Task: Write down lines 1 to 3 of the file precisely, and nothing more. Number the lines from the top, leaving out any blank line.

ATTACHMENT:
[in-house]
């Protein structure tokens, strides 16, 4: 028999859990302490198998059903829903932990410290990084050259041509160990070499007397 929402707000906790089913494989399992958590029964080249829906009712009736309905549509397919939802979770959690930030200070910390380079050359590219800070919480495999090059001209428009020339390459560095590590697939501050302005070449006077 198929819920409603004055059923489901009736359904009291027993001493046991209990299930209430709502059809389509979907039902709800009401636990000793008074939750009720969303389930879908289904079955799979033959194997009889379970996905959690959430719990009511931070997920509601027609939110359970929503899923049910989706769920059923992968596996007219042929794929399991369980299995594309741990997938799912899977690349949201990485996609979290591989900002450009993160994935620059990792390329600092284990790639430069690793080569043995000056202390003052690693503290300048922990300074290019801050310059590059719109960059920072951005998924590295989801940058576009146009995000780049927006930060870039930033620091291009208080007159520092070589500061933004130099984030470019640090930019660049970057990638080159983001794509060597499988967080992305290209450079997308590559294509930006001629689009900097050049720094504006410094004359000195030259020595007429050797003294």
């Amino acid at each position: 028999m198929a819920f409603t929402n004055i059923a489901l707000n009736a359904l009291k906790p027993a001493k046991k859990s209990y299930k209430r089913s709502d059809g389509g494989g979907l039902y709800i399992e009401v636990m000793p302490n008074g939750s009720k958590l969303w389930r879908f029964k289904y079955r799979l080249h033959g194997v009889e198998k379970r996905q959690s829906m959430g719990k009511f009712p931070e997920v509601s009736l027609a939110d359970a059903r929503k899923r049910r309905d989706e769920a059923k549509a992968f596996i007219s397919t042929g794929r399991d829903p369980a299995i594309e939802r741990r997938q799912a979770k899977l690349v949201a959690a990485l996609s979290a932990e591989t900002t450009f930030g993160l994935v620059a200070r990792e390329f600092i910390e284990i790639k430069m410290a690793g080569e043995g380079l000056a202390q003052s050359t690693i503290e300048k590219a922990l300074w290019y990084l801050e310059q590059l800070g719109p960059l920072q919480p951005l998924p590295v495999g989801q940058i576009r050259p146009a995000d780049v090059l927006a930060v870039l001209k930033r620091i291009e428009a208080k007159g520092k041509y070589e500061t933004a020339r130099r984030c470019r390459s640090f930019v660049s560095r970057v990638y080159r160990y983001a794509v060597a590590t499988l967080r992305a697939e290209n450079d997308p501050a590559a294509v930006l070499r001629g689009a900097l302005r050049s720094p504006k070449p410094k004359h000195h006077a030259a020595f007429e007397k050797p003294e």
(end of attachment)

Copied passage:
[in-house]
């Protein structure tokens, strides 16, 4: 028999859990302490198998059903829903932990410290990084050259041509160990070499007397 929402707000906790089913494989399992958590029964080249829906009712009736309905549509397919939802979770959690930030200070910390380079050359590219800070919480495999090059001209428009020339390459560095590590697939501050302005070449006077 198929819920409603004055059923489901009736359904009291027993001493046991209990299930209430709502059809389509979907039902709800009401636990000793008074939750009720969303389930879908289904079955799979033959194997009889379970996905959690959430719990009511931070997920509601027609939110359970929503899923049910989706769920059923992968596996007219042929794929399991369980299995594309741990997938799912899977690349949201990485996609979290591989900002450009993160994935620059990792390329600092284990790639430069690793080569043995000056202390003052690693503290300048922990300074290019801050310059590059719109960059920072951005998924590295989801940058576009146009995000780049927006930060870039930033620091291009208080007159520092070589500061933004130099984030470019640090930019660049970057990638080159983001794509060597499988967080992305290209450079997308590559294509930006001629689009900097050049720094504006410094004359000195030259020595007429050797003294």
């Amino acid at each position: 028999m198929a819920f409603t929402n004055i059923a489901l707000n009736a359904l009291k906790p027993a001493k046991k859990s209990y299930k209430r089913s709502d059809g389509g494989g979907l039902y709800i399992e009401v636990m000793p302490n008074g939750s009720k958590l969303w389930r879908f029964k289904y079955r799979l080249h033959g194997v009889e198998k379970r996905q959690s829906m959430g719990k009511f009712p931070e997920v509601s009736l027609a939110d359970a059903r929503k899923r049910r309905d989706e769920a059923k549509a992968f596996i007219s397919t042929g794929r399991d829903p369980a299995i594309e939802r741990r997938q799912a979770k899977l690349v949201a959690a990485l996609s979290a932990e591989t900002t450009f930030g993160l994935v620059a200070r990792e390329f600092i910390e284990i790639k430069m410290a690793g080569e043995g380079l000056a202390q003052s050359t690693i503290e300048k590219a922990l300074w290019y990084l801050e310059q590059l800070g719109p960059l920072q919480p951005l998924p590295v495999g989801q940058i576009r050259p146009a995000d780049v090059l927006a930060v870039l001209k930033r620091i291009e428009a208080k007159g520092k041509y070589e500061t933004a020339r130099r984030c470019r390459s640090f930019v660049s560095r970057v990638y080159r160990y983001a794509v060597a590590t499988l967080r992305a697939e290209n450079d997308p501050a590559a294509v930006l070499r001629g689009a900097l302005r050049s720094p504006k070449p410094k004359h000195h006077a030259a020595f007429e007397k050797p003294e």